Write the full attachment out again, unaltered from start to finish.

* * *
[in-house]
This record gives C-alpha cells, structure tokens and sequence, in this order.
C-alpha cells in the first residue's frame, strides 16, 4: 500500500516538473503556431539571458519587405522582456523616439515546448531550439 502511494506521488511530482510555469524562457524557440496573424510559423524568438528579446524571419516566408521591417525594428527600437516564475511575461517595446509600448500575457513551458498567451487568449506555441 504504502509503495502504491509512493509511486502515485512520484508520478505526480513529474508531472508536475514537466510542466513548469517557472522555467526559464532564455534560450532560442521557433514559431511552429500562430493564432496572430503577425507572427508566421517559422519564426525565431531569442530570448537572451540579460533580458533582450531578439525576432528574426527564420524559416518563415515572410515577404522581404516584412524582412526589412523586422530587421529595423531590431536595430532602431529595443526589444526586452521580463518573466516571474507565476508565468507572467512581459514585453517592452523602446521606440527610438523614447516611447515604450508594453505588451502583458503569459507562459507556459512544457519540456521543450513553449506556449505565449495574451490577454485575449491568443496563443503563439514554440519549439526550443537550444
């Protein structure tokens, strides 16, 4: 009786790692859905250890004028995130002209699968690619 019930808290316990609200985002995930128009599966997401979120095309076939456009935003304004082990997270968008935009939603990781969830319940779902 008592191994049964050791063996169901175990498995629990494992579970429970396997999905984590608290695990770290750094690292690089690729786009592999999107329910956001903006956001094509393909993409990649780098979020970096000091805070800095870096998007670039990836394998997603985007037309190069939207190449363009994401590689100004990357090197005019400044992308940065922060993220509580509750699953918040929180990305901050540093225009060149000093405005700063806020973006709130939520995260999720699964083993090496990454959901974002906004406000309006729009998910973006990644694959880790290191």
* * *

[in-house]
This record gives C-alpha cells, structure tokens and sequence, in this order.
C-alpha cells in the first residue's frame, strides 16, 4: 500500500516538473503556431539571458519587405522582456523616439515546448531550439 502511494506521488511530482510555469524562457524557440496573424510559423524568438528579446524571419516566408521591417525594428527600437516564475511575461517595446509600448500575457513551458498567451487568449506555441 504504502509503495502504491509512493509511486502515485512520484508520478505526480513529474508531472508536475514537466510542466513548469517557472522555467526559464532564455534560450532560442521557433514559431511552429500562430493564432496572430503577425507572427508566421517559422519564426525565431531569442530570448537572451540579460533580458533582450531578439525576432528574426527564420524559416518563415515572410515577404522581404516584412524582412526589412523586422530587421529595423531590431536595430532602431529595443526589444526586452521580463518573466516571474507565476508565468507572467512581459514585453517592452523602446521606440527610438523614447516611447515604450508594453505588451502583458503569459507562459507556459512544457519540456521543450513553449506556449505565449495574451490577454485575449491568443496563443503563439514554440519549439526550443537550444
């Protein structure tokens, strides 16, 4: 009786790692859905250890004028995130002209699968690619 019930808290316990609200985002995930128009599966997401979120095309076939456009935003304004082990997270968008935009939603990781969830319940779902 008592191994049964050791063996169901175990498995629990494992579970429970396997999905984590608290695990770290750094690292690089690729786009592999999107329910956001903006956001094509393909993409990649780098979020970096000091805070800095870096998007670039990836394998997603985007037309190069939207190449363009994401590689100004990357090197005019400044992308940065922060993220509580509750699953918040929180990305901050540093225009060149000093405005700063806020973006709130939520995260999720699964083993090496990454959901974002906004406000309006729009998910973006990644694959880790290191």